The elements of a virtuous cycle between politics and economics are now coming into place. They are often not the product of conscious design,but a consequence of the cunning of unreason,intelligently exploited. India’s growing inequalities may lock us into a growth trap. This can happen through several mechanisms. Growing class inequality can produce new forms of social conflict; the legitimacy of growth may begin to be questioned. These are genuine and serious worries,though they represent opportunities as well. Some degree of enhanced class conflict is not only desirable but is necessary to produce a politics of accountability. You cannot have a healthy capitalism without an intelligent Left critique and this will,despite the governance perfidies of the Left parties,emerge in due course.

For the first time in modern Indian history,Indians,including the very marginalised,have a sense that change is possible: our destinies are ours to shape. But as the material and political circumstances of our existence improve,our biggest challenges may ultimately remain the oldest ones: what are our values? Right now,in order to break the shackles of the past,we are in the grip of a great wave of instrumentalism. But what the new moral order will be will come to be the more and not less pressing question.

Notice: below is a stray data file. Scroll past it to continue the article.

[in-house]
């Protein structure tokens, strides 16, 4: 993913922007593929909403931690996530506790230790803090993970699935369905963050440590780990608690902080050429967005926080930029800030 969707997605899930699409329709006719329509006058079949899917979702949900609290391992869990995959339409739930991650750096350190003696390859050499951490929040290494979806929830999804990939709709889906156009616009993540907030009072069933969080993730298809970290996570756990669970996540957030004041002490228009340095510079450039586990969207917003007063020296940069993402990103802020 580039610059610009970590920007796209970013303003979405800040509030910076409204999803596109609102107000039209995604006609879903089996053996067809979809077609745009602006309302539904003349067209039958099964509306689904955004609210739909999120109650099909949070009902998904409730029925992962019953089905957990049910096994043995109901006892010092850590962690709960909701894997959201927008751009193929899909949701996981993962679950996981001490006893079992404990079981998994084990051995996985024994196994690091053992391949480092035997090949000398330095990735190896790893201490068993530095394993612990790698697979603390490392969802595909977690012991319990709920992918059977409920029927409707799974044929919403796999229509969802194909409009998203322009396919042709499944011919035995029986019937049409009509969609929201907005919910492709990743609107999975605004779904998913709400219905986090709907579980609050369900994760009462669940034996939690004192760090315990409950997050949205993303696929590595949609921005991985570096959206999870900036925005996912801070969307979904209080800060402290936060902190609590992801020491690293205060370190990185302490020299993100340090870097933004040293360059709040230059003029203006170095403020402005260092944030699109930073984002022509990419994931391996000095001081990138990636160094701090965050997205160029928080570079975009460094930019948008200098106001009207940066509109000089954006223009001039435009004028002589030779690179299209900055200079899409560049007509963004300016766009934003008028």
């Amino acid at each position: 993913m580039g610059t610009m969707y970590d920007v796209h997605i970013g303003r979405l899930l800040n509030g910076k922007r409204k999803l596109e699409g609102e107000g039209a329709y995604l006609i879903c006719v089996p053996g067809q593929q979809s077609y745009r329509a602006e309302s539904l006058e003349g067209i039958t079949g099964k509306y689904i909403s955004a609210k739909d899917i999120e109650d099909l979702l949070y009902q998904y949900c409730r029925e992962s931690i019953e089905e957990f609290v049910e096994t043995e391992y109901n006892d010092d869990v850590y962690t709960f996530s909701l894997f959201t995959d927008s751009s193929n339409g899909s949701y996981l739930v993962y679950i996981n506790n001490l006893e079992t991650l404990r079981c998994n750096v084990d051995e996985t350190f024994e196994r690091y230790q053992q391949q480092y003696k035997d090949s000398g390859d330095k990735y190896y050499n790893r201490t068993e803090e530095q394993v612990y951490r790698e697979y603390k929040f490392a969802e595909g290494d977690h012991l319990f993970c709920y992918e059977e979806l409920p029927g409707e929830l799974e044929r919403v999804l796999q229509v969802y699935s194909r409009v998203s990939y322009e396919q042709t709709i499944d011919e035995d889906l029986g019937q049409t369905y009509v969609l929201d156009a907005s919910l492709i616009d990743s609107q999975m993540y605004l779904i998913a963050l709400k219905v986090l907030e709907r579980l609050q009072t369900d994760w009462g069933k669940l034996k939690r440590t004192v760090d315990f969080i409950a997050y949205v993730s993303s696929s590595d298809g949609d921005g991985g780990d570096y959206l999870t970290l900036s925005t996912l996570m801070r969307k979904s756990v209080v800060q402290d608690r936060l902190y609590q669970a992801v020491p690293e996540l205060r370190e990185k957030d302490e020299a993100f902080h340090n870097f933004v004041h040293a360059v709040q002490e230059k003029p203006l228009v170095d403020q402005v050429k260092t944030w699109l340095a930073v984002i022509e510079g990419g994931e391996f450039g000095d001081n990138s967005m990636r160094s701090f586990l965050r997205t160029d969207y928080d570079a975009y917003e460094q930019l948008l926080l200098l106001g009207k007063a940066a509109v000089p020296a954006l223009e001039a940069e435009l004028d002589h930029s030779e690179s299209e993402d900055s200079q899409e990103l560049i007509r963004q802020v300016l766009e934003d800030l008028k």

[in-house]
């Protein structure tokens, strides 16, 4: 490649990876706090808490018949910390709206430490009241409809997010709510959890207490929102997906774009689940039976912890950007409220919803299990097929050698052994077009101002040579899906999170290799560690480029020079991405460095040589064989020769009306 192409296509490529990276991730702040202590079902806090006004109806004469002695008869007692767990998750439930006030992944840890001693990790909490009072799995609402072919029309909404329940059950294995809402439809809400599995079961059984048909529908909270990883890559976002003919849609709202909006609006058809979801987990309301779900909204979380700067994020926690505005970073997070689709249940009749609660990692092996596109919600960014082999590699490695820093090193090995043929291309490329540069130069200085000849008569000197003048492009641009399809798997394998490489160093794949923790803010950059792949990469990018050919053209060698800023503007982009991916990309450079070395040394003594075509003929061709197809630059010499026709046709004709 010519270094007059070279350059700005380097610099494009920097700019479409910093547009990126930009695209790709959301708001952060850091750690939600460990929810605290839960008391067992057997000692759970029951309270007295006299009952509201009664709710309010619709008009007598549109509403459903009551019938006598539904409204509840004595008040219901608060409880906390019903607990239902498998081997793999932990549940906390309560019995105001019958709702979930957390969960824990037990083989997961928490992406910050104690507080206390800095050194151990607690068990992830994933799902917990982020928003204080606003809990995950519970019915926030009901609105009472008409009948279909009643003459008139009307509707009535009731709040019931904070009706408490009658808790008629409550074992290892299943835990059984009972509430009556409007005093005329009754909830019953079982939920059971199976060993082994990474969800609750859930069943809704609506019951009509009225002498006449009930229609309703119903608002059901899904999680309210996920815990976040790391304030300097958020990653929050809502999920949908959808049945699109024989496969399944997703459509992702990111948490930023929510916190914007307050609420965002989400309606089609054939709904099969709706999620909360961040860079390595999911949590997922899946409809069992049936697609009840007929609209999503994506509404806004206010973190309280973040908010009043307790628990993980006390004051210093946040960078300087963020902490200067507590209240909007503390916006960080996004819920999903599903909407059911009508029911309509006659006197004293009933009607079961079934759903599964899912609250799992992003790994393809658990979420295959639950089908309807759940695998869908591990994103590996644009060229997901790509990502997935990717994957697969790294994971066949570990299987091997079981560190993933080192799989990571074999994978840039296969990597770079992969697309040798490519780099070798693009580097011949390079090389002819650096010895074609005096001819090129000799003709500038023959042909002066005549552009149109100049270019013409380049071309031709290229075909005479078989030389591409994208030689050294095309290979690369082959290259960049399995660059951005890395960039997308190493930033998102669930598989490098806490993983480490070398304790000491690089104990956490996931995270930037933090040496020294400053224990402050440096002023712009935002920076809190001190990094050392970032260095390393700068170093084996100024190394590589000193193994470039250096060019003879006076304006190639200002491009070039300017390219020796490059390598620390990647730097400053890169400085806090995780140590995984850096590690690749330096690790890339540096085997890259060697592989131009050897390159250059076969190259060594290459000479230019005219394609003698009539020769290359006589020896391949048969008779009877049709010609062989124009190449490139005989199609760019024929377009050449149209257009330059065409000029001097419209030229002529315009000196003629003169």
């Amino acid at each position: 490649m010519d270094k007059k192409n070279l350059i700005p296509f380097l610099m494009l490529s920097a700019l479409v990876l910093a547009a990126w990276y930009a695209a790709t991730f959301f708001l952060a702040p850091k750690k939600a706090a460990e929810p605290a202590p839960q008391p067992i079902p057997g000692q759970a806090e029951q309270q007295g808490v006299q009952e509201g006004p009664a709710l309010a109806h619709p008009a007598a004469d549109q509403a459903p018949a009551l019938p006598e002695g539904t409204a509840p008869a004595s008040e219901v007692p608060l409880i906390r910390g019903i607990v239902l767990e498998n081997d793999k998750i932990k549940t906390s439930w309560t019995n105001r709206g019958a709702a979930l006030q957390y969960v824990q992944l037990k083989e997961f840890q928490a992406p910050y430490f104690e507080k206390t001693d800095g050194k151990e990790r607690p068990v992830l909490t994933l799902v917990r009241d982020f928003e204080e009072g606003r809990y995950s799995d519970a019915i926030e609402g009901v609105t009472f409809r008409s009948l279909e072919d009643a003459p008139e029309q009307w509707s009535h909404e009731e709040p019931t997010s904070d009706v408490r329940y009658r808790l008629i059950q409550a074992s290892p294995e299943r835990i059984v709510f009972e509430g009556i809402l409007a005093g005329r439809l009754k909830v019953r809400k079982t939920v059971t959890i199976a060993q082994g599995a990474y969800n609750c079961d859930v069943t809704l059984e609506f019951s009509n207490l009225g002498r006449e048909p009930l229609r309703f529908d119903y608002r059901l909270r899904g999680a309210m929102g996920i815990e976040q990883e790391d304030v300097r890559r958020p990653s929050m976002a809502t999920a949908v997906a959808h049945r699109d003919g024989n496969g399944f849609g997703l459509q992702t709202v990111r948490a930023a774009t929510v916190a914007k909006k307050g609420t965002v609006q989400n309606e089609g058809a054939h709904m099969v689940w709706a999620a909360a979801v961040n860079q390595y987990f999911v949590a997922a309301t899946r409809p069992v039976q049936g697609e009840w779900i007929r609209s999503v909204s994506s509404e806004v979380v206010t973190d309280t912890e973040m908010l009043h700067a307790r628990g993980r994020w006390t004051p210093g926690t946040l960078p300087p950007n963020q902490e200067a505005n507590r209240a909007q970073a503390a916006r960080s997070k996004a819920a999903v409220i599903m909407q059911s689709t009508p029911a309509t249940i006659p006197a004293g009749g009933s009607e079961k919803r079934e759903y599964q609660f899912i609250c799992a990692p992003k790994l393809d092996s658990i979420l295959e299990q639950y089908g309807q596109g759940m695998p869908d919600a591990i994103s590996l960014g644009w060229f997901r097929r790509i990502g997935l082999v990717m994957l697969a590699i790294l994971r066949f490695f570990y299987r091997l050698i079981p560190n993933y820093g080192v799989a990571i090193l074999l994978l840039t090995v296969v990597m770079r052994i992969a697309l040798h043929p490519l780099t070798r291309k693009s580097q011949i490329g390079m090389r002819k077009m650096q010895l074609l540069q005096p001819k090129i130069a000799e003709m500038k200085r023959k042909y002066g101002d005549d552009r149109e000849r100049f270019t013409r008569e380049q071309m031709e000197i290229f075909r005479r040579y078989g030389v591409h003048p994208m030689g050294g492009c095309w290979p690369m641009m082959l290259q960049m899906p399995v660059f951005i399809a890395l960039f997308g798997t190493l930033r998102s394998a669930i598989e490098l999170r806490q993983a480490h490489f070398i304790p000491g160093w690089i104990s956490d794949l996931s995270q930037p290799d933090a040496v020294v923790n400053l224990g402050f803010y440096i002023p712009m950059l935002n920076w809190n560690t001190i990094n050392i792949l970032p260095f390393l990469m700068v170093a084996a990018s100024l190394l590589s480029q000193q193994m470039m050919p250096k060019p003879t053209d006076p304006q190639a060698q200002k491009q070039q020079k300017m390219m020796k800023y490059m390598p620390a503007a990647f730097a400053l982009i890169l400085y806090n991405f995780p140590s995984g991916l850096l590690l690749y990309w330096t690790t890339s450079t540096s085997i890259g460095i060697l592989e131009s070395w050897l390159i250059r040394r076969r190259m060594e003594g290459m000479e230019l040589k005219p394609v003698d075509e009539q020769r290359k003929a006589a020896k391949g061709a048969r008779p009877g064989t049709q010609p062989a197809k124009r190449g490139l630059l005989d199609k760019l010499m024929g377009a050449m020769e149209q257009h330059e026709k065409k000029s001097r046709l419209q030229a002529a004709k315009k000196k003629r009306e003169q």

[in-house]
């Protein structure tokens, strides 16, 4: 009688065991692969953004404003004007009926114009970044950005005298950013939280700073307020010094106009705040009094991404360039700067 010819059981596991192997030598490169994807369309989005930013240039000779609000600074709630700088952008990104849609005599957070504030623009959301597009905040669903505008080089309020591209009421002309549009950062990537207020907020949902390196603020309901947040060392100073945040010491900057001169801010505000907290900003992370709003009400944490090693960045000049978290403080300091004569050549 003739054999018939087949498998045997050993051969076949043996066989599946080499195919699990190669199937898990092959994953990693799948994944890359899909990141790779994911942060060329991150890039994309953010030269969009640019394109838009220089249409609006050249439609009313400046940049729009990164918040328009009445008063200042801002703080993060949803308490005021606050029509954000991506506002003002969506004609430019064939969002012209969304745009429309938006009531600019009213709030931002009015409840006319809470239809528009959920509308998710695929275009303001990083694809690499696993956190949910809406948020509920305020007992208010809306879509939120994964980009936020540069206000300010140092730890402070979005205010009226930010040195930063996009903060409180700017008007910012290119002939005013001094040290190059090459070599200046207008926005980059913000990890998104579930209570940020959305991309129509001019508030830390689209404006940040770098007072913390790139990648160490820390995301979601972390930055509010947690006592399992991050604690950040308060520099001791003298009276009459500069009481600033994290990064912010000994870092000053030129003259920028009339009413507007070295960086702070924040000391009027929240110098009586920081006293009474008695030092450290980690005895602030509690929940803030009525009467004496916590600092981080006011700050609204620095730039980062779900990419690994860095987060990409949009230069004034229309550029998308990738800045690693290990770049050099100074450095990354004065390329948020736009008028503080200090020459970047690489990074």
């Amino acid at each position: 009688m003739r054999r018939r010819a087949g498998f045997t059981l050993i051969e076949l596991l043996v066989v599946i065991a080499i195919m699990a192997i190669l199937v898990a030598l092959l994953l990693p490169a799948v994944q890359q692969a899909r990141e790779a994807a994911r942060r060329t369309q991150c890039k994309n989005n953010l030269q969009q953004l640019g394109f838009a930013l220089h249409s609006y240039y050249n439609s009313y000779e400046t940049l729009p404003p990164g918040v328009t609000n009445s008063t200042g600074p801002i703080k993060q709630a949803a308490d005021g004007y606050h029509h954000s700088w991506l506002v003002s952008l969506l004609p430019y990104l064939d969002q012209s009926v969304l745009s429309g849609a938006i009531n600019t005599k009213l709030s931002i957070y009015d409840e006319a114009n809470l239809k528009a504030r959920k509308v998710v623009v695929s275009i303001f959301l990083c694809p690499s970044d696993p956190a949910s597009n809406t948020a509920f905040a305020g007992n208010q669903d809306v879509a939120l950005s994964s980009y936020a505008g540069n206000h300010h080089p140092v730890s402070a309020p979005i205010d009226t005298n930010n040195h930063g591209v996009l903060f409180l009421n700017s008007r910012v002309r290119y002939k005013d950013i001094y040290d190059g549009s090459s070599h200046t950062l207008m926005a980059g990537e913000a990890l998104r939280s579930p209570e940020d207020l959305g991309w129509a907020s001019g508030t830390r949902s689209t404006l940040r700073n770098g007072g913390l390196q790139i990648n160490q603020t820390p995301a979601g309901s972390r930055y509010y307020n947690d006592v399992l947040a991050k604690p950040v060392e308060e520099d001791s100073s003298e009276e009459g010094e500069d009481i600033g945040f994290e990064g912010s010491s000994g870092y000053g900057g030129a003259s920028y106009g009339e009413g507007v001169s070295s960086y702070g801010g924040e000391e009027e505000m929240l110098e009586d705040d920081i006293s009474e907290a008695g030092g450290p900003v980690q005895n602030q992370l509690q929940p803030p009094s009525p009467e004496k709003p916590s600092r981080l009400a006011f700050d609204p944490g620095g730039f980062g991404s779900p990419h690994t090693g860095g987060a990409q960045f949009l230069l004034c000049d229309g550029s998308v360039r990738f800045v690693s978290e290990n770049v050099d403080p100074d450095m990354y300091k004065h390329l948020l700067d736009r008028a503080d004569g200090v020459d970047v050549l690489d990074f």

What set our national movement apart was its hope that India would be the site of an alternative universality. Its conduct and politics would be marked,not just by nationalism,but a consciousness of the higher values to which nations ought to be subordinate. Almost every nationalist leader of note harboured that ambition. These values were not just to be a check on the dangers of collective narcissism; they would give the idea of India certain legitimacy. Many of these high ideals floundered for a variety of reasons: their sheer impracticality,the triumph of political necessity,and the occasional lack of courage to live up to them. But as India rises as a great power,the question will beckon it again. How is India going to be different from great powers of the past? Power is necessary in world affairs. But will India,like the great powers around us,escape the temptation to convert a means into an end? Anxious nationalism will diminish,but a debate over the content of the idea of India will not.

The writer is president,Centre for Policy Research,Delhi